Metropole Hotel

When the Metropole opened in 1890, it was the largest hotel outside the capital and, due to its size and colour, it stood out from its neighbours like a sore thumb.

The architect was Alfred Waterhouse who was responsible for the old Hove Town Hall. He also designed the Natural History Museum in London and Manchester Town Hall. Just earlier today, I was kindly shown around the Metropole’s many hidden areas by its Director of Business Development, Martijn Dresen, so that I could gather material for at least two columns on the behind-the-scenes areas. He even patiently answered my obscure questions!

Hilton Hotels is particularly responsible when it comes to the building’s heritage and a huge refurbishment of the premises was completed in 2007. Unfortunately, other owners have not shown the same level of respect.

A firm called AVP Industries applied to turn the old Bedford Hotel into a 14 storey block of flats just before it was destroyed by fire in 1964. Even taller flats were eventually built. Soon afterwards, AVP tried to replace the Norfolk Hotel with flats. That great building still stands at least. And it was AVP that bought the West Pier in 1965 and sought permission to demolish its famous pavilion. The following, therefore, will not surprise.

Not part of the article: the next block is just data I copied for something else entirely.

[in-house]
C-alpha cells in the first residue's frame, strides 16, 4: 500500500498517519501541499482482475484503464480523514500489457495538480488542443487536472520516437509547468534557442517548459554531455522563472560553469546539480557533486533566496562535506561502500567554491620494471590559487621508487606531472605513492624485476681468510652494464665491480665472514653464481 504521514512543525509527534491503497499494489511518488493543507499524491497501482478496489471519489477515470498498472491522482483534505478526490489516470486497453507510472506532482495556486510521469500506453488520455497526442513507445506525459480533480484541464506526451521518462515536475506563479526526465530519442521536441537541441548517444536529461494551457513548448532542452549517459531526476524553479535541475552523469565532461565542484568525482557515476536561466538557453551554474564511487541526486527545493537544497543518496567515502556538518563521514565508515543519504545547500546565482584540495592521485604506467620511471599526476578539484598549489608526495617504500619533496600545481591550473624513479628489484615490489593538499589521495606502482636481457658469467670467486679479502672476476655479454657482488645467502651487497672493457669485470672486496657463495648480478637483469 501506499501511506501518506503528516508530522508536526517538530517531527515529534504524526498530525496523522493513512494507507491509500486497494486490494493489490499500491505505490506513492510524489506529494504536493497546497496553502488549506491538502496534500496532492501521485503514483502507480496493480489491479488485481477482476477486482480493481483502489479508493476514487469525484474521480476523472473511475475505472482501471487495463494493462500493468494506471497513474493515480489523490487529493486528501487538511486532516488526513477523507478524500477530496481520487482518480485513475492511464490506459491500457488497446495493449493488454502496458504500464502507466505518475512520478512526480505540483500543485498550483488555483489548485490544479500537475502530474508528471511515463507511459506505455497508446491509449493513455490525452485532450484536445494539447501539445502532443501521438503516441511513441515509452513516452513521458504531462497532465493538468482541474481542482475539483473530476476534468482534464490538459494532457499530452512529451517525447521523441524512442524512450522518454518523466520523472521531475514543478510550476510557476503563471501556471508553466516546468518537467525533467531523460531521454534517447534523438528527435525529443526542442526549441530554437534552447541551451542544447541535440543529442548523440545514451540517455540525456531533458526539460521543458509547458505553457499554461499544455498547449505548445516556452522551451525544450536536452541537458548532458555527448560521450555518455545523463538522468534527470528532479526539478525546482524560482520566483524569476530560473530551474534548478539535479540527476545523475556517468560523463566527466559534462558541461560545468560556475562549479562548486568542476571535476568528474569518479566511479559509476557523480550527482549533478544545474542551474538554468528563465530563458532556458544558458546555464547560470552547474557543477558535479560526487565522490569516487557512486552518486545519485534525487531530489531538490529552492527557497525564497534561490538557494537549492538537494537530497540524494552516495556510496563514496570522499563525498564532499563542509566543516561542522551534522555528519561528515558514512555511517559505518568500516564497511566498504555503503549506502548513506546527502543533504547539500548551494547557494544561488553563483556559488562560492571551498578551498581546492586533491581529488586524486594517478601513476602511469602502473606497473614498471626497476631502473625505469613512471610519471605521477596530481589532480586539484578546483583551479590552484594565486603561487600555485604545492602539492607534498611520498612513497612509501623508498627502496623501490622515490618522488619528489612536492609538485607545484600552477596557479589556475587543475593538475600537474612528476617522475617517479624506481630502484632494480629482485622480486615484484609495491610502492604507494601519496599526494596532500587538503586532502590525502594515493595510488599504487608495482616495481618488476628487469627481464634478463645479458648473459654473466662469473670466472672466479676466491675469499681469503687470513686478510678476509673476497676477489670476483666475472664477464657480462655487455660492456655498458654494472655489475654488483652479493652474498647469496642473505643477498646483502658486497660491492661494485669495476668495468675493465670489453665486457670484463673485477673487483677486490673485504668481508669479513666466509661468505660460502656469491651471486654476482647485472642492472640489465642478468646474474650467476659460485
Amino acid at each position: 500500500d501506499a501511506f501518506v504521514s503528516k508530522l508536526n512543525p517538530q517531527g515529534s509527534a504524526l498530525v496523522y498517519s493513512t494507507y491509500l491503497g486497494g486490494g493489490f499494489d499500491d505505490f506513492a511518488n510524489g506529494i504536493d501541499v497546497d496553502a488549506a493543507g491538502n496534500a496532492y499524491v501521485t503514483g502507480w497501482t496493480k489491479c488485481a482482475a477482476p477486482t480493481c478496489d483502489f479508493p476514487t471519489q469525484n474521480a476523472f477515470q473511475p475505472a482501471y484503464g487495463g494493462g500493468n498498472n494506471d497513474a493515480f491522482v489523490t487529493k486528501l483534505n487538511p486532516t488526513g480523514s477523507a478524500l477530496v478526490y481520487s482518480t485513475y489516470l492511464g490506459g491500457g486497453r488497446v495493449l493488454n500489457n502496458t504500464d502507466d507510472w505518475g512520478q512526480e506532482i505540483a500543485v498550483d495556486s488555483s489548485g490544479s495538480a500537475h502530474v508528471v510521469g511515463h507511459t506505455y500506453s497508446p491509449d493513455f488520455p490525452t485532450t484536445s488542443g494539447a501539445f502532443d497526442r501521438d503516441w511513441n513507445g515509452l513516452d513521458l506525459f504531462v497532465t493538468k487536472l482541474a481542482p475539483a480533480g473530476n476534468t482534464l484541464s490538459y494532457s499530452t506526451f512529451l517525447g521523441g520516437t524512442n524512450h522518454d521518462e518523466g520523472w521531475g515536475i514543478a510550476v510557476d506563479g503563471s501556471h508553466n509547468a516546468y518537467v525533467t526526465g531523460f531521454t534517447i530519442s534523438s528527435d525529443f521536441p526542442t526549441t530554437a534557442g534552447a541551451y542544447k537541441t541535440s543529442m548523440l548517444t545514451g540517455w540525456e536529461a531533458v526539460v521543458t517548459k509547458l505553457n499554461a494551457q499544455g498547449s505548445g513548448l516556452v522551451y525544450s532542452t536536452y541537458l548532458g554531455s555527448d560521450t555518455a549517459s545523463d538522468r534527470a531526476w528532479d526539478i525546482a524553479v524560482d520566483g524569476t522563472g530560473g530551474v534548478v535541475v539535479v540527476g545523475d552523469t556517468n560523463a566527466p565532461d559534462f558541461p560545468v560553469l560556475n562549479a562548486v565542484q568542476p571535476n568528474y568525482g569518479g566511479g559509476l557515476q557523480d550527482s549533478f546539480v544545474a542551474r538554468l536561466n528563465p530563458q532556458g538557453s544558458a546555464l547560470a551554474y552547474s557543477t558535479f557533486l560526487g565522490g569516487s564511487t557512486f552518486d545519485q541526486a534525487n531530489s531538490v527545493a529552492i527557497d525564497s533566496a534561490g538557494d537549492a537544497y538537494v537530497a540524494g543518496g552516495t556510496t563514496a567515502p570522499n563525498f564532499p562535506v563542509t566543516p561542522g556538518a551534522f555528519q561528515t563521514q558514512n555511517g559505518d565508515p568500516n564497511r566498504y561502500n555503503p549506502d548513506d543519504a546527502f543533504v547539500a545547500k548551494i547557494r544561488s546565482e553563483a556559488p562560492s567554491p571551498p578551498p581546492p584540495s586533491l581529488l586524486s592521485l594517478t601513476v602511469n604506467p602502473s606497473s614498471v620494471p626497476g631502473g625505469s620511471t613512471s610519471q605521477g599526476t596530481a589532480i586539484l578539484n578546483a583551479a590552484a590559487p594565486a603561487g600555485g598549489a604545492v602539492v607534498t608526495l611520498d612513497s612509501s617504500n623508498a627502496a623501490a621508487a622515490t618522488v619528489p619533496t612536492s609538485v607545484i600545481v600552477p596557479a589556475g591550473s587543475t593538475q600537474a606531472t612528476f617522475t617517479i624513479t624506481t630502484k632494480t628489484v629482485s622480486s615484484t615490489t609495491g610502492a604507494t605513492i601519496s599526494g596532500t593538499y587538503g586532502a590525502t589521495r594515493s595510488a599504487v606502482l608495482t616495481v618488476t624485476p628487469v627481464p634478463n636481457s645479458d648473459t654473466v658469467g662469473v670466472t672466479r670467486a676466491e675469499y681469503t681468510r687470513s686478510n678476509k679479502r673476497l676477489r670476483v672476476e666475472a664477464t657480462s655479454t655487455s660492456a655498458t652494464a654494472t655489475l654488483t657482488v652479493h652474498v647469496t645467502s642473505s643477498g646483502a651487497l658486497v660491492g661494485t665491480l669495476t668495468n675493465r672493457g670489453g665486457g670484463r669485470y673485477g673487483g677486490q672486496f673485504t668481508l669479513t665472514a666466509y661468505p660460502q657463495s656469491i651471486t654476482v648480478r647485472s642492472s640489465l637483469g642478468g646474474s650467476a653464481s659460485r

AVP bought the Metropole in 1959 and made a huge number of changes, mainly for the worse. The removal of the various rooftop delicacies which characterised the building was simply inexcusable. Although the addition of the conference halls at the rear has benefitted the local economy immensely, the construction of Sussex Heights over St. Margaret’s Church has turned out to be one of the worst architectural crimes ever committed in Brighton.

I’ve often assumed, wrongly it turns out, that extra floors were added to the front of the building. Without the main spire, various gables and assorted chimneys, the building is actually lower at the front and it was further back that the residential flats were added. The Starlit Room restaurant in fact replaced the spire in the centre of the building but its glass and concrete walls are no match for Waterhouse’s brick and terracotta. It opened in 1961, closed in 1975, and is today a conference suite known as the Chartwell Room. The views which it provides really are something to behold but I would still swap it for that bronze spire in an instant.